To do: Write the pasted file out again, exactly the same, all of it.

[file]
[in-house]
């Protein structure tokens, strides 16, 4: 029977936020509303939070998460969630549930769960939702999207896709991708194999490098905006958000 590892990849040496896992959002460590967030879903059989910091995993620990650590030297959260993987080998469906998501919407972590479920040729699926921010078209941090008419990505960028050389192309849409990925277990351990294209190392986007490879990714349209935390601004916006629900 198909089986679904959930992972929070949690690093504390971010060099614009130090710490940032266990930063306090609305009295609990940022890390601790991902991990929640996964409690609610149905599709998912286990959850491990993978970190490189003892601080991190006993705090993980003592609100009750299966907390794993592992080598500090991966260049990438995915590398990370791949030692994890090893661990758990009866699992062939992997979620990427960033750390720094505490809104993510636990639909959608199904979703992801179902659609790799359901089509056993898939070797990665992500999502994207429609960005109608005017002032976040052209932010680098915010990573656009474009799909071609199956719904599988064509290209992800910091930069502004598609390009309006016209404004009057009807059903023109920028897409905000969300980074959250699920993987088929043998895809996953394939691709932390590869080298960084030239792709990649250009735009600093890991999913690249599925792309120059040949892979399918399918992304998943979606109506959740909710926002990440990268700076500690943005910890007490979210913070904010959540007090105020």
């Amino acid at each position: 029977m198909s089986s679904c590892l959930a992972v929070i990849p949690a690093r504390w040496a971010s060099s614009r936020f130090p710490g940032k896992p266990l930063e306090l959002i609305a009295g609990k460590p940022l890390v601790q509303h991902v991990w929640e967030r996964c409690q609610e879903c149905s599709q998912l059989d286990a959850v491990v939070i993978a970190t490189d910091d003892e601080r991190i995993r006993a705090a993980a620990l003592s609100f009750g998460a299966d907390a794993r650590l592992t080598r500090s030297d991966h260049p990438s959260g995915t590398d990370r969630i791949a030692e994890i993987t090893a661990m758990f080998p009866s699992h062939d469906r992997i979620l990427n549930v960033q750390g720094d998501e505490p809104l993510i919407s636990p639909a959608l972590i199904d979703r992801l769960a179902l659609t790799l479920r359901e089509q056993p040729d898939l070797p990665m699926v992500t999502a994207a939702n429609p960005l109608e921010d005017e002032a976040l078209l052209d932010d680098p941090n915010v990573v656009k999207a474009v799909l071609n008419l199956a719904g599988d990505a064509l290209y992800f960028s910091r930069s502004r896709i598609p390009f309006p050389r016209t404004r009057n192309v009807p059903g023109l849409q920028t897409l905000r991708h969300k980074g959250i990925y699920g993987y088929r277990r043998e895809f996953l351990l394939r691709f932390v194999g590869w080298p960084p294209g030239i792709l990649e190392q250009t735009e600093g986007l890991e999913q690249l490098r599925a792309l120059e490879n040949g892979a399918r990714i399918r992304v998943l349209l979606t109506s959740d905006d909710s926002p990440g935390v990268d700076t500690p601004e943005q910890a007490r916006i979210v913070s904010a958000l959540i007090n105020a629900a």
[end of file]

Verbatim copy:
[in-house]
């Protein structure tokens, strides 16, 4: 029977936020509303939070998460969630549930769960939702999207896709991708194999490098905006958000 590892990849040496896992959002460590967030879903059989910091995993620990650590030297959260993987080998469906998501919407972590479920040729699926921010078209941090008419990505960028050389192309849409990925277990351990294209190392986007490879990714349209935390601004916006629900 198909089986679904959930992972929070949690690093504390971010060099614009130090710490940032266990930063306090609305009295609990940022890390601790991902991990929640996964409690609610149905599709998912286990959850491990993978970190490189003892601080991190006993705090993980003592609100009750299966907390794993592992080598500090991966260049990438995915590398990370791949030692994890090893661990758990009866699992062939992997979620990427960033750390720094505490809104993510636990639909959608199904979703992801179902659609790799359901089509056993898939070797990665992500999502994207429609960005109608005017002032976040052209932010680098915010990573656009474009799909071609199956719904599988064509290209992800910091930069502004598609390009309006016209404004009057009807059903023109920028897409905000969300980074959250699920993987088929043998895809996953394939691709932390590869080298960084030239792709990649250009735009600093890991999913690249599925792309120059040949892979399918399918992304998943979606109506959740909710926002990440990268700076500690943005910890007490979210913070904010959540007090105020």
């Amino acid at each position: 029977m198909s089986s679904c590892l959930a992972v929070i990849p949690a690093r504390w040496a971010s060099s614009r936020f130090p710490g940032k896992p266990l930063e306090l959002i609305a009295g609990k460590p940022l890390v601790q509303h991902v991990w929640e967030r996964c409690q609610e879903c149905s599709q998912l059989d286990a959850v491990v939070i993978a970190t490189d910091d003892e601080r991190i995993r006993a705090a993980a620990l003592s609100f009750g998460a299966d907390a794993r650590l592992t080598r500090s030297d991966h260049p990438s959260g995915t590398d990370r969630i791949a030692e994890i993987t090893a661990m758990f080998p009866s699992h062939d469906r992997i979620l990427n549930v960033q750390g720094d998501e505490p809104l993510i919407s636990p639909a959608l972590i199904d979703r992801l769960a179902l659609t790799l479920r359901e089509q056993p040729d898939l070797p990665m699926v992500t999502a994207a939702n429609p960005l109608e921010d005017e002032a976040l078209l052209d932010d680098p941090n915010v990573v656009k999207a474009v799909l071609n008419l199956a719904g599988d990505a064509l290209y992800f960028s910091r930069s502004r896709i598609p390009f309006p050389r016209t404004r009057n192309v009807p059903g023109l849409q920028t897409l905000r991708h969300k980074g959250i990925y699920g993987y088929r277990r043998e895809f996953l351990l394939r691709f932390v194999g590869w080298p960084p294209g030239i792709l990649e190392q250009t735009e600093g986007l890991e999913q690249l490098r599925a792309l120059e490879n040949g892979a399918r990714i399918r992304v998943l349209l979606t109506s959740d905006d909710s926002p990440g935390v990268d700076t500690p601004e943005q910890a007490r916006i979210v913070s904010a958000l959540i007090n105020a629900a």